Hathor has an interesting history, and in one legend she was in fact the goddess Sekhmet, but became Hathor after she got tricked … ( i think I have a very very old post about this somewhere here on the forum .. hmm.. thinking )
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Re: Primordial Speculation

Post by Jonathan on 09.02.14 16:55

That statue of Bast has an Eye of Horus (Serpents) above and the wings of the Dark Mark on top of a Scarab below, making it winged as Maxx mentioned. If we could consider Bast a symbol of the Scorpion Lineage itself then we would have a representation of the three Lineages right there in plain sight. Quite cool.
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Re: Primordial Speculation

Post by Matttt on 09.02.14 17:29

http://www.houseofegypt.com/index17/graphics/bastet25.jpg

I found a better picture.
This is in the Museum of Cairo.
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Re: Primordial Speculation

Post by Stapleraindrop on 09.02.14 19:57

The role of cats in ancient Egypt was almost like that of pest control to the families they lived with. Interestingly, cats are rumored to also have domesticated themselves, being the only animal to do so. The role of the cat is similar to that of the keeper, protecting their family and going out to 'do the dirty work'.
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Re: Primordial Speculation

Post by Maxx on 09.02.14 20:08

Cats were sacred to Bastet, a sun goddess who represents the warm, life giving power of the sun. She was known as the goddess of joy and protector of women. She is usually represented as a lion or cat-headed figure. In the New Kingdom, the male cat was regarded as an incarnation of the Sun God and the female cat was equated with the solar eye. Feline figures may display a scarab, the symbol of the rising sun, engraved on the head or breast thus showing their solar significance. Hundreds of figures were set up as votive offerings in the temple of Bastet at Bubastis in order that the donor might share in the Goddess's grace. Actual mummies of cats were buried by the thousands in special cemeteries in the area. Cats protected the temples from snakes. The ancient Egyptians held cats in the highest esteem and the penalties for injuring or killing a cat were very severe.

The above would tell whether the cat displayed would be male or female because of how those symbols would appear and it would tell from what period it was created and from what section of the kingdom.
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Re: Primordial Speculation

Post by Kalb on 10.02.14 13:40

Maxx: I don't know If I agree with you in the way you put things. For example, the Thoth Tarot, the Sun is represented by Horus, representing a full deity, and is what I have seen throughout my studies, often representing Horus the Sun, where sometimes it is often mistaken for the god Ra himself. Now, there is a symbolism that can connect to the Power of Life to Bastet. Bastet it is not only the Divinity of Cats as a part of the Lineage of Guardians and the Scorpions when lose their tail can regenerate it, the scorpion can be associated with the legend of the Phoenix, so Scorpios, when suffer losses, end up getting redo Life.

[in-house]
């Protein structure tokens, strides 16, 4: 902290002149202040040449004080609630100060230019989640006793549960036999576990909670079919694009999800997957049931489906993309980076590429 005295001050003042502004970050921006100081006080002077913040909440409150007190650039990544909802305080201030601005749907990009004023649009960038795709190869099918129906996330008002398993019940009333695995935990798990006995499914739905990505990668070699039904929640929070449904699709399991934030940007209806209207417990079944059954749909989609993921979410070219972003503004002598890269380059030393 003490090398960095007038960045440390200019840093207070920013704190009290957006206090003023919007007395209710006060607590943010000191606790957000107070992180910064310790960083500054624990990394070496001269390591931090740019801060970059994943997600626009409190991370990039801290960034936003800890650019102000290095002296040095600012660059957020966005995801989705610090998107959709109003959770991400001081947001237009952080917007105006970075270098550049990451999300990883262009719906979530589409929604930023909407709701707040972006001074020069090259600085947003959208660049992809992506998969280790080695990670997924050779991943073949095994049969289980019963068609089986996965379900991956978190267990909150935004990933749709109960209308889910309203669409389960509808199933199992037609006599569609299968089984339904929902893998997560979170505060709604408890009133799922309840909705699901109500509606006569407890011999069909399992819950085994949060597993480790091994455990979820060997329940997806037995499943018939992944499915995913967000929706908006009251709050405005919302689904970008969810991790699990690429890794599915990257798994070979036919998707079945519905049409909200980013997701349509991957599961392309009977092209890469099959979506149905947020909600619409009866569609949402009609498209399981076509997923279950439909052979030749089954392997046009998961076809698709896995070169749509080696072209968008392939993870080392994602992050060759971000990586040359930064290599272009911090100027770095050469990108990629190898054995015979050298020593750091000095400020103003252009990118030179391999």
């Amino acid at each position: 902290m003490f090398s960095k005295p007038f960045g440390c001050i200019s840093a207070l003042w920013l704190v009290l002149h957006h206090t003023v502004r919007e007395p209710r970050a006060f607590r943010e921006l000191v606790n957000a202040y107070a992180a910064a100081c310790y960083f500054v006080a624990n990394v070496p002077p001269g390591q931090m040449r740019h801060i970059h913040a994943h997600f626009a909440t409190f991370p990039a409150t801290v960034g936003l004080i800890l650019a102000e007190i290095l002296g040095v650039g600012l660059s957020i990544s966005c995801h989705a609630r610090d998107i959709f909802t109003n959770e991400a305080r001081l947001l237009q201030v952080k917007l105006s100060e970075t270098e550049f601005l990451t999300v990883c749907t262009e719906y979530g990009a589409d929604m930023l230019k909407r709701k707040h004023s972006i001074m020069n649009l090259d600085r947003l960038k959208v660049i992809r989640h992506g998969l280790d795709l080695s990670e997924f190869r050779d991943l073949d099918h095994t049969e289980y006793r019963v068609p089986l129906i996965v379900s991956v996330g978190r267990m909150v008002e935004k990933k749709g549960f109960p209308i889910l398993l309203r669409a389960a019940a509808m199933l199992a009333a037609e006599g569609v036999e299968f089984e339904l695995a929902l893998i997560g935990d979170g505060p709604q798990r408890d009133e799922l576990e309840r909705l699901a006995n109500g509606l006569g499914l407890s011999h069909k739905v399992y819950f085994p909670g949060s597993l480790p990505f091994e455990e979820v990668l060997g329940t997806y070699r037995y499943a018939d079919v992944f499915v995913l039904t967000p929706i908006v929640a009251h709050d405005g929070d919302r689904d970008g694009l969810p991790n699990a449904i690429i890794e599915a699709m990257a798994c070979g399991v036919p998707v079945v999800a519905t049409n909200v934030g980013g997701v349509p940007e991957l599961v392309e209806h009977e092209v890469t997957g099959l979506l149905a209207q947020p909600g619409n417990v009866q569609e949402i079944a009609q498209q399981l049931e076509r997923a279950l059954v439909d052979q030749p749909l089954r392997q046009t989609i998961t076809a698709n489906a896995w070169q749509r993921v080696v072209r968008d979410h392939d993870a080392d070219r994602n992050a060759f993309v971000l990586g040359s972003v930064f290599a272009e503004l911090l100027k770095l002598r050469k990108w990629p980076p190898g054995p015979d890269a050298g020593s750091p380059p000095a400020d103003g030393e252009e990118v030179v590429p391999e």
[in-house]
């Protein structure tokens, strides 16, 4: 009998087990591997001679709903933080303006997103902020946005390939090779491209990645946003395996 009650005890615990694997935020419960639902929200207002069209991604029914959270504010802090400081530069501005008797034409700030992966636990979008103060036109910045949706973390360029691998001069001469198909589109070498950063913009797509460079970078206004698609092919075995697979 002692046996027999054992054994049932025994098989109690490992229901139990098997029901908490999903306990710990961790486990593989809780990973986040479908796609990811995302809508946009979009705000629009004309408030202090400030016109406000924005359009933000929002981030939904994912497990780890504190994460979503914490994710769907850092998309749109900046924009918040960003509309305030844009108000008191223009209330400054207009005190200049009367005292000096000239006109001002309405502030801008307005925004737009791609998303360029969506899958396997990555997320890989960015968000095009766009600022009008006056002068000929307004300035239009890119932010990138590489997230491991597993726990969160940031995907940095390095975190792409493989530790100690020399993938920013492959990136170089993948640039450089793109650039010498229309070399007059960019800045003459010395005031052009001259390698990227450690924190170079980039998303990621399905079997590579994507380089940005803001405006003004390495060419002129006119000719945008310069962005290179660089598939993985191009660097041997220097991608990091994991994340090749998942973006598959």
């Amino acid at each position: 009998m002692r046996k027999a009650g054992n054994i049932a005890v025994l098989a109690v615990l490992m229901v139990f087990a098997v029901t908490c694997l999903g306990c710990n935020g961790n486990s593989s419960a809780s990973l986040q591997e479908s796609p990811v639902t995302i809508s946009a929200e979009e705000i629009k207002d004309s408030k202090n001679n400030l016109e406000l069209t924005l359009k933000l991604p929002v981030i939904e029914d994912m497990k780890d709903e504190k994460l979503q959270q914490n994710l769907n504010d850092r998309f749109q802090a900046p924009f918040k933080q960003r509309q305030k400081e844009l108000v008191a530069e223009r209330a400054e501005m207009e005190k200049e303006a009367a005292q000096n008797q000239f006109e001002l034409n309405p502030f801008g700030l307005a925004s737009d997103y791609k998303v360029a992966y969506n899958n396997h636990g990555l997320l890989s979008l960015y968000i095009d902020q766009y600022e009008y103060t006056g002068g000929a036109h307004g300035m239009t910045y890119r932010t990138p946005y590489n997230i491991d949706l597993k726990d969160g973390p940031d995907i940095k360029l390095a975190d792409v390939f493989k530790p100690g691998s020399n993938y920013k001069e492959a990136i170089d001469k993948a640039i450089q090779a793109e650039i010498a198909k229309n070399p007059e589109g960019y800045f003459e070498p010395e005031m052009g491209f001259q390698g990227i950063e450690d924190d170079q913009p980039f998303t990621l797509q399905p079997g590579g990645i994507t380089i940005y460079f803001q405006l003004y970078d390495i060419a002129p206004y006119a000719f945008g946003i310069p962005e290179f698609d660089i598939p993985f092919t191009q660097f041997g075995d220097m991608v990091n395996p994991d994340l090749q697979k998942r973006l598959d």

Aset defeated the god Ra on Sep Tepy, it is likely that starting there, the 3 Lineages are strongly linked to the Power of Life. Other detail is the pyramids that represents the mysteries of Life and Power.
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Re: Primordial Speculation

Post by Maxx on 10.02.14 14:13

Kalb: what I posted above was a reflection of how all of the cat statues that are and were created like those pictured and sold over the internet today are created.  Just go and look at a group of them called Bastet that are sold on e bay.  Some of the photos I looked at were flat out silly.  From that view the marketing of so called Egyptian material the world over is laughable much of the time.  Thanks for clearing up how others probably viewed my post with having no connection to the real subject. If that is how you viewed it that means others did the same and I did not make it as clear as I should have.  That is why I posted saying that certain symbols on the statue would indicate whether it was male or female. Also, from what area of the kingdom it  probably came from. Thanks for clearing it up. You are the fire Marshall here.
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Re: Primordial Speculation

Post by Kalb on 10.02.14 14:39

Maxx: I did not say you were wrong. It's just my vision of seeing things. I may be wrong in what I said.
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Re: Primordial Speculation

Post by Maxx on 10.02.14 16:05

Kalb....I am saying we were not posting about the same things.....You were posting about the Horus God connection....while I was posting what those that produce media travel logs put in print.  You viewed my post as somewhat factual while I posted it because I viewed that information as not even connected to the real subject such as the Horus and Goddess connection. Mine came from a media site...the top half anyway.